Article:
“Everything created by God is good.” How could it be otherwise? Look at the previous context. At the end of chapter 3 Paul quotes an early Christian poem which starts out, “[Christ] was manifested in the flesh.” That’s Christmas. That’s the Son of God coming down and taking to himself our human nature, including a mortal body like every one of ours. If mere physicality is wrong, then Christ is wrong and the gospel is wrong. But the idea that having a body is somehow low and gross and yucky and defiling – that idea came from Greek thought, not from the Bible. At the center of the gospel is God incarnate, God becoming man in Jesus, without being compromised but being perfectly qualified to serve us as our Savior. In the gospel, grace does not destroy nature; grace redeems nature. To deny the goodness of God’s creation is to deny God’s own goodness. It’s a personal insult to him and destructive of our own souls.

Why did God create this world with so many delights? Why did he make the sky blue? Why not institutional green, like the hallways in my junior high? That’s the way we do things, not the way God does things. He is not entirely pragmatic. He likes enjoyment and beauty. Why did God create raspberries? Would the order of the universe be thrown off-course if we didn’t have raspberries? Doesn’t it stand to reason that God looked down from heaven and thought, “Raspberries? Well, why not? They’ll love them!” Why did God create gardenias? Have you ever smelled a gardenia in full bloom? It’s intoxicating. Why did God create jewels and gold? Why did God create our sexuality? Why did God give us the gift of laughter? True gospel believers receive laughter as a good creation of God, and thank him for it. For example, there was no one more orthodox than the nineteenth century preacher, Charles Haddon Spurgeon. Theodore L. Cuyler, the American preacher, was visiting Spurgeon in England. After a hard day of work and serious discussion, they went out into the country together for a break. An article written in 1915 says, “They roamed the fields in high spirits like boys let loose from school, chatting and laughing and free from care. Dr. Cuyler had just told a story at which Mr. Spurgeon laughed uproariously. Then suddenly he turned to Dr. Cuyler and exclaimed, ‘Theodore, let’s kneel down and thank God for laughter!’ And there, on the green carpet of grass, under the trees, two of the world’s greatest men knelt and thanked the dear Lord for the bright and joyous gift of laughter.” That is holiness. That is spirituality. That is the impact of the biblical gospel.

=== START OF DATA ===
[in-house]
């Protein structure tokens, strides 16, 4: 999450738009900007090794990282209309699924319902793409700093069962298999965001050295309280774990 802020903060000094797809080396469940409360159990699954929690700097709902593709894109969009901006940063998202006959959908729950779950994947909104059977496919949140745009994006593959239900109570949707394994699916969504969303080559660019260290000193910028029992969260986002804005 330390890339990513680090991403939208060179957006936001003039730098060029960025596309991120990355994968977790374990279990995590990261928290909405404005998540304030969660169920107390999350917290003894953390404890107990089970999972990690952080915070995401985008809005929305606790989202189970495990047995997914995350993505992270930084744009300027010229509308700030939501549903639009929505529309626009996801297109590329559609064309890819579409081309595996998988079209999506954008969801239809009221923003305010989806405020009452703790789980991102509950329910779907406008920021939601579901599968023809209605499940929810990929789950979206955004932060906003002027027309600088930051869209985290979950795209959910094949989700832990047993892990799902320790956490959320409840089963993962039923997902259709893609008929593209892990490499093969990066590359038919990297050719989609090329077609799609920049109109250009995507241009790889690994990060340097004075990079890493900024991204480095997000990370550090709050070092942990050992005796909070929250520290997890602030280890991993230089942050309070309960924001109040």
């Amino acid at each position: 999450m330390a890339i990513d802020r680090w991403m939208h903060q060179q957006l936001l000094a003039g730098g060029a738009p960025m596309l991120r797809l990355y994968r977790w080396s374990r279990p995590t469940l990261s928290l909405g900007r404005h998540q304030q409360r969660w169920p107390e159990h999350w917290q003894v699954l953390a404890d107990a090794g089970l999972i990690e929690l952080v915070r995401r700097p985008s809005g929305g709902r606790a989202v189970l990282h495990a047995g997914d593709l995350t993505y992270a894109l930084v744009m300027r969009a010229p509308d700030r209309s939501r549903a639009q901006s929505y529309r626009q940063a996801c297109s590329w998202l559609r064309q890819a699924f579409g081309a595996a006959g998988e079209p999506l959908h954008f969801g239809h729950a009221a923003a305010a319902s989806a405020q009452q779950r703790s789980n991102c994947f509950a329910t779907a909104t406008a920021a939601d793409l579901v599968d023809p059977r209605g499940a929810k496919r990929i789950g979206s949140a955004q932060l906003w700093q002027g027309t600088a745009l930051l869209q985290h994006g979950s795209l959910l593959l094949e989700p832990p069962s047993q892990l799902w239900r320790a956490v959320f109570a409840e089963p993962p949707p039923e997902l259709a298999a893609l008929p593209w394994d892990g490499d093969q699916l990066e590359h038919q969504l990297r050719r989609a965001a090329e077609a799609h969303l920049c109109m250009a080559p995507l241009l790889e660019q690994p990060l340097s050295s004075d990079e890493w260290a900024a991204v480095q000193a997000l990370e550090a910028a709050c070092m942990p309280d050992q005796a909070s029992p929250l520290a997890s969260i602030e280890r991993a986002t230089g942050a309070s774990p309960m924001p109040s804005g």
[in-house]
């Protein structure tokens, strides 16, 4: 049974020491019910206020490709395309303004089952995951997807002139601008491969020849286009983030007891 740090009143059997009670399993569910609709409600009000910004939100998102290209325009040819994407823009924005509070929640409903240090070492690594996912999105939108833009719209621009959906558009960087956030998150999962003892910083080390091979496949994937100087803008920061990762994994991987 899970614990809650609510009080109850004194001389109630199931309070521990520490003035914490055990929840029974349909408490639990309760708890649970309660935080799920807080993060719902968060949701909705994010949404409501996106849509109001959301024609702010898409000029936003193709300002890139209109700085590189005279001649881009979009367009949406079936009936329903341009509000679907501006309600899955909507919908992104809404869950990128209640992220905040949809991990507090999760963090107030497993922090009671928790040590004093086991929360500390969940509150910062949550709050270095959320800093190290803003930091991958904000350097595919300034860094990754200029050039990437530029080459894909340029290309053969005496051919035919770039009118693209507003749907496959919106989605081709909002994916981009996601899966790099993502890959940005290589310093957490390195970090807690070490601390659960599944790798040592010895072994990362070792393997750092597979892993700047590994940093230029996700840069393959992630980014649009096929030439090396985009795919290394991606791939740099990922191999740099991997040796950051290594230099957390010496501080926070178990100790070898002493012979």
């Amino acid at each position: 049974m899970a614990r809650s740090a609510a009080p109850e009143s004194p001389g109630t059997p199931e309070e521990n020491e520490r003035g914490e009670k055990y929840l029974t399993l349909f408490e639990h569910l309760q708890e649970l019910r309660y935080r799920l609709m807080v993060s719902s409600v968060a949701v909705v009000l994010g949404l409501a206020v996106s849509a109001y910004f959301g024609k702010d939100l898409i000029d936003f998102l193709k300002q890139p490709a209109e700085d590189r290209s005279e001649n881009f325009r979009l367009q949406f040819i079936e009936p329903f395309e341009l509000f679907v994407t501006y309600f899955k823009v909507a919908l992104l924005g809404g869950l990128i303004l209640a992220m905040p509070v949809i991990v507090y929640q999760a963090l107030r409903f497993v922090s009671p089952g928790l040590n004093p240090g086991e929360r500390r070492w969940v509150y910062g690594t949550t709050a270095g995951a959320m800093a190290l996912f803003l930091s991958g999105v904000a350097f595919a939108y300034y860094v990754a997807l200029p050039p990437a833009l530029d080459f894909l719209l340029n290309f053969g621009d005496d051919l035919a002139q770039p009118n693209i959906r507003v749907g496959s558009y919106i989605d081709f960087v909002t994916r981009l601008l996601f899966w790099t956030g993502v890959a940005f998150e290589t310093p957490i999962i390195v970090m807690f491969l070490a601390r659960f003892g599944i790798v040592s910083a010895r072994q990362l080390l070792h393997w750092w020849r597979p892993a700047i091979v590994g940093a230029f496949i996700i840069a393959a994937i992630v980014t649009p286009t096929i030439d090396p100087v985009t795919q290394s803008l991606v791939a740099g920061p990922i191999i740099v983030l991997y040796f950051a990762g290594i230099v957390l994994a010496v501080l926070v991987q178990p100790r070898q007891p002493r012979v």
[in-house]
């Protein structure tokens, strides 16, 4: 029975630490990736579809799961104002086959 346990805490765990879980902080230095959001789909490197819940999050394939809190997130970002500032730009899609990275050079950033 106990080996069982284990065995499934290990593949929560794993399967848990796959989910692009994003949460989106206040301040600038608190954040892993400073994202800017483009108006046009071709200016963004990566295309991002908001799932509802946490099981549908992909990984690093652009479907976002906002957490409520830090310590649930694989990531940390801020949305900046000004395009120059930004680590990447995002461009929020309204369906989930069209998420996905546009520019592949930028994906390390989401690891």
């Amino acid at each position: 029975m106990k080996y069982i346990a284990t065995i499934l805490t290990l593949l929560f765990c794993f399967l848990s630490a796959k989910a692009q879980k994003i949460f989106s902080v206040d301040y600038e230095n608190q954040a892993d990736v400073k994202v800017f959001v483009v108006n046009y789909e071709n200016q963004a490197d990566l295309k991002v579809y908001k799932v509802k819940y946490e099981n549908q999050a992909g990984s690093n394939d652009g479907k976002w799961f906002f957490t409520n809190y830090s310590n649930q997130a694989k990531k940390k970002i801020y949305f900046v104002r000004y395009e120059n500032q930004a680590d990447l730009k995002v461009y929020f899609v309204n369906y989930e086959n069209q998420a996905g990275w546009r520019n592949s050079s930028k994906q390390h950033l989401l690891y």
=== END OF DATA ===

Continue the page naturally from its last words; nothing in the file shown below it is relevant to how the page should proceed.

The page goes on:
The Bible says, “Set your minds on things above, not on earthly things” (Colossians 3:2). The Bible says, “The things we can see are passing away, but the things we cannot see are eternal” (2 Corinthians 4:18). If this life is all we have, we have nothing. We were created for God himself, and through Christ we are traveling home to God. That’s what this mortal life is all about. But as C. S. Lewis put it, while this world is not our home, it is a merry inn along the way. How then does the gospel teach us to live our daily lives right now?

. . . for it is made holy by the word of God and prayer.

What Paul means by “the word of God” is probably God’s pronouncement in Genesis 1:31, that God saw everything he had made, and behold, it was very good. And the “prayer” here is probably our own prayer of thanksgiving, which Paul has already mentioned twice in the passage. So, how then can we experience the goodness of God’s creation? By doing two things. One, we accept God’s verdict that it is very good. Two, we thank him for it personally. And the Bible says here that, when we receive God’s gifts this way, they aren’t just okay, they are holy: “. . . for it is made holy.” A meal becomes a sacred event. A married couple’s intimacy becomes a sacred event. A hilarious joke, a cup of coffee, a morning sunrise, a game of Monopoly with the kids, doing an honest day’s work, reading a novel – we discover that spirituality and holiness are not out in a monastic retreat but right here in our daily lives, where God is in all his grace and mercy and goodness. May we thank him and love our Giver above every gift.

Two closing thoughts. One, I can’t make you feel grateful. I can’t make myself feel grateful. But I can say this. At your noon meal today, remember that every morsel of delicious food on that table came from Someone. It came from the Father of mercies and God of all comfort. Left to ourselves, we would have nothing. With him, we are loved. Don’t focus on the negative, on what you don’t have. Focus on the positive, on what God has given you. What you have is directly and personally from the hand of God himself.

Two, we all have guilty consciences. And for good reason. We can see from this passage how wrong it would be to release the tension of our guilt by our own self-punishment. There is a better way, and again, provided by God himself. He came down and entered into our humanness and went to the cross and took upon himself our real moral guilt, and it sank him down into utter misery and death. But he rose up from it all, and he will come again to redeem the entire creation. We get in on his love not by our own false holiness but by admitting our unholiness and receiving his merit for our guilt. The Lord Jesus Christ is all the cleansing we will ever need. Will you receive him today?

Thanks be to God!